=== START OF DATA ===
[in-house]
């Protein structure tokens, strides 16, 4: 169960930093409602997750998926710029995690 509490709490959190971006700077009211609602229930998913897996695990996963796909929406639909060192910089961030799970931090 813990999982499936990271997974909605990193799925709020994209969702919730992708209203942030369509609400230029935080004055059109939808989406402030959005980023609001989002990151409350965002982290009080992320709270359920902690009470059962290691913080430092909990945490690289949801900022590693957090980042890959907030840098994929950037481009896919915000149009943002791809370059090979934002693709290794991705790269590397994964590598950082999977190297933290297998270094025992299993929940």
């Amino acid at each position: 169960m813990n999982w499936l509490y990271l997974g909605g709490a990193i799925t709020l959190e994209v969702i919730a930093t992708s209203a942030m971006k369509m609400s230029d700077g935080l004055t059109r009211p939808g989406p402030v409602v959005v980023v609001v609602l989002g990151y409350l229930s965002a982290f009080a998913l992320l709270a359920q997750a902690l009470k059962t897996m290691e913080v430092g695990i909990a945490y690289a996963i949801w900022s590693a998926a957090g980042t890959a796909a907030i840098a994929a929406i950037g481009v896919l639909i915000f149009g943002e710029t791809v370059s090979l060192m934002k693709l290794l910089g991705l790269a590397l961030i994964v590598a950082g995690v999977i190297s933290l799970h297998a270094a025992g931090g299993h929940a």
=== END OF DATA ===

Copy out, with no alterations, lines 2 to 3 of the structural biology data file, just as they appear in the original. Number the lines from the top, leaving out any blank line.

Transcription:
């Protein structure tokens, strides 16, 4: 169960930093409602997750998926710029995690 509490709490959190971006700077009211609602229930998913897996695990996963796909929406639909060192910089961030799970931090 813990999982499936990271997974909605990193799925709020994209969702919730992708209203942030369509609400230029935080004055059109939808989406402030959005980023609001989002990151409350965002982290009080992320709270359920902690009470059962290691913080430092909990945490690289949801900022590693957090980042890959907030840098994929950037481009896919915000149009943002791809370059090979934002693709290794991705790269590397994964590598950082999977190297933290297998270094025992299993929940």
């Amino acid at each position: 169960m813990n999982w499936l509490y990271l997974g909605g709490a990193i799925t709020l959190e994209v969702i919730a930093t992708s209203a942030m971006k369509m609400s230029d700077g935080l004055t059109r009211p939808g989406p402030v409602v959005v980023v609001v609602l989002g990151y409350l229930s965002a982290f009080a998913l992320l709270a359920q997750a902690l009470k059962t897996m290691e913080v430092g695990i909990a945490y690289a996963i949801w900022s590693a998926a957090g980042t890959a796909a907030i840098a994929a929406i950037g481009v896919l639909i915000f149009g943002e710029t791809v370059s090979l060192m934002k693709l290794l910089g991705l790269a590397l961030i994964v590598a950082g995690v999977i190297s933290l799970h297998a270094a025992g931090g299993h929940a």